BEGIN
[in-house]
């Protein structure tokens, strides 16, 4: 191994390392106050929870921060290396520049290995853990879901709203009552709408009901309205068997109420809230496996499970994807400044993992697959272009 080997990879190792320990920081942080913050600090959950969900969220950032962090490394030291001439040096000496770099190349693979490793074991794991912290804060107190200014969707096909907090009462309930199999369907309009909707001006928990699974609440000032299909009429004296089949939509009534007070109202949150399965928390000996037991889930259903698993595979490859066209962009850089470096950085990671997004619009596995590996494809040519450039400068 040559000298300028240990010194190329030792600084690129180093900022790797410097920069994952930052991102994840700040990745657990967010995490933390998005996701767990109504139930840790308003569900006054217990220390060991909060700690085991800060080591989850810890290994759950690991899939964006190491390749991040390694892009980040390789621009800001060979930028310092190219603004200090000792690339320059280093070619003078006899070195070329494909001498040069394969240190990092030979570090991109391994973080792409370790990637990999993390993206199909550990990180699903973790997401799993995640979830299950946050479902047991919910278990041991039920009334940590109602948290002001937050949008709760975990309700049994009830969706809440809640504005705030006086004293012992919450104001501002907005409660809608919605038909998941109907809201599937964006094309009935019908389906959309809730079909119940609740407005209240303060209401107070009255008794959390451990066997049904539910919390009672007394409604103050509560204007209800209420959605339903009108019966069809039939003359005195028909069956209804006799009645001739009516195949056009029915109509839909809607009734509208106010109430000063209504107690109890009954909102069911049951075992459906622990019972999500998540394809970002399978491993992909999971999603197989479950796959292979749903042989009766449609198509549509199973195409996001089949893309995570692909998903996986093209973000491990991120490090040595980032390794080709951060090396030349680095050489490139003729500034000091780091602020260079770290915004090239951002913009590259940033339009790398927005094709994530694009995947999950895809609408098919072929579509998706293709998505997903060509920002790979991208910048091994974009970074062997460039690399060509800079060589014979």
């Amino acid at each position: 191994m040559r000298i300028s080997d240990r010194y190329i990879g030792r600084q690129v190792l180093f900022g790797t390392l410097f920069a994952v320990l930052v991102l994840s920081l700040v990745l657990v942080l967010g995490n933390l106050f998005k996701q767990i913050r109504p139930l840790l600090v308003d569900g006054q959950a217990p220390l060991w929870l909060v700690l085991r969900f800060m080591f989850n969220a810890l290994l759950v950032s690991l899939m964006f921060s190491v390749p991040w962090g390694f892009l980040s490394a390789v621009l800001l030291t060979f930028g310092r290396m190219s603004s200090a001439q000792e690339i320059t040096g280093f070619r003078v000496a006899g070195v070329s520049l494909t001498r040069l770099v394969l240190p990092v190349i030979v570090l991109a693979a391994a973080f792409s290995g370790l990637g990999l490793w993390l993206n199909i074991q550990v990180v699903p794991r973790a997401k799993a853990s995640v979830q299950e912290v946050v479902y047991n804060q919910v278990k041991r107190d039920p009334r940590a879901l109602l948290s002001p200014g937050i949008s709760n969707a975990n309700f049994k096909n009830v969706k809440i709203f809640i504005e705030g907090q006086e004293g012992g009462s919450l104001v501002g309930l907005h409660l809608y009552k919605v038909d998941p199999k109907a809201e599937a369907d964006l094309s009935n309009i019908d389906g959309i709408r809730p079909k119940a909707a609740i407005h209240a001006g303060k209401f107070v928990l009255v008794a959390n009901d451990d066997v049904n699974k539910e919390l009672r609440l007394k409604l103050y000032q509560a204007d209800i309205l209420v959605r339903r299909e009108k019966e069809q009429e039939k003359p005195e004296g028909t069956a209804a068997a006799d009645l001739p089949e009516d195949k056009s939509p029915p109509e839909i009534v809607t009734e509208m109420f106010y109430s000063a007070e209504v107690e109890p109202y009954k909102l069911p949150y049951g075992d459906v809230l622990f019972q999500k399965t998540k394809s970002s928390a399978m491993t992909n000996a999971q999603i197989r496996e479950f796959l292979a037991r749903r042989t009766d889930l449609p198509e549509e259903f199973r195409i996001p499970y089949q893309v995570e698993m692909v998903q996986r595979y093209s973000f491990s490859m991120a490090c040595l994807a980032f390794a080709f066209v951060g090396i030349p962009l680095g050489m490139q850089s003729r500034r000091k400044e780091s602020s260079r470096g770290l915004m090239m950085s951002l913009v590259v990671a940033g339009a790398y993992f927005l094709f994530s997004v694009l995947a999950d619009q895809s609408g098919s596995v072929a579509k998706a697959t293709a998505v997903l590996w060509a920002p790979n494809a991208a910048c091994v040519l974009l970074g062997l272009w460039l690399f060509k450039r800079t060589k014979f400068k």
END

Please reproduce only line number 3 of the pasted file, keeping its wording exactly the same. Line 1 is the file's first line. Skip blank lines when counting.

């Amino acid at each position: 191994m040559r000298i300028s080997d240990r010194y190329i990879g030792r600084q690129v190792l180093f900022g790797t390392l410097f920069a994952v320990l930052v991102l994840s920081l700040v990745l657990v942080l967010g995490n933390l106050f998005k996701q767990i913050r109504p139930l840790l600090v308003d569900g006054q959950a217990p220390l060991w929870l909060v700690l085991r969900f800060m080591f989850n969220a810890l290994l759950v950032s690991l899939m964006f921060s190491v390749p991040w962090g390694f892009l980040s490394a390789v621009l800001l030291t060979f930028g310092r290396m190219s603004s200090a001439q000792e690339i320059t040096g280093f070619r003078v000496a006899g070195v070329s520049l494909t001498r040069l770099v394969l240190p990092v190349i030979v570090l991109a693979a391994a973080f792409s290995g370790l990637g990999l490793w993390l993206n199909i074991q550990v990180v699903p794991r973790a997401k799993a853990s995640v979830q299950e912290v946050v479902y047991n804060q919910v278990k041991r107190d039920p009334r940590a879901l109602l948290s002001p200014g937050i949008s709760n969707a975990n309700f049994k096909n009830v969706k809440i709203f809640i504005e705030g907090q006086e004293g012992g009462s919450l104001v501002g309930l907005h409660l809608y009552k919605v038909d998941p199999k109907a809201e599937a369907d964006l094309s009935n309009i019908d389906g959309i709408r809730p079909k119940a909707a609740i407005h209240a001006g303060k209401f107070v928990l009255v008794a959390n009901d451990d066997v049904n699974k539910e919390l009672r609440l007394k409604l103050y000032q509560a204007d209800i309205l209420v959605r339903r299909e009108k019966e069809q009429e039939k003359p005195e004296g028909t069956a209804a068997a006799d009645l001739p089949e009516d195949k056009s939509p029915p109509e839909i009534v809607t009734e509208m109420f106010y109430s000063a007070e209504v107690e109890p109202y009954k909102l069911p949150y049951g075992d459906v809230l622990f019972q999500k399965t998540k394809s970002s928390a399978m491993t992909n000996a999971q999603i197989r496996e479950f796959l292979a037991r749903r042989t009766d889930l449609p198509e549509e259903f199973r195409i996001p499970y089949q893309v995570e698993m692909v998903q996986r595979y093209s973000f491990s490859m991120a490090c040595l994807a980032f390794a080709f066209v951060g090396i030349p962009l680095g050489m490139q850089s003729r500034r000091k400044e780091s602020s260079r470096g770290l915004m090239m950085s951002l913009v590259v990671a940033g339009a790398y993992f927005l094709f994530s997004v694009l995947a999950d619009q895809s609408g098919s596995v072929a579509k998706a697959t293709a998505v997903l590996w060509a920002p790979n494809a991208a910048c091994v040519l974009l970074g062997l272009w460039l690399f060509k450039r800079t060589k014979f400068k």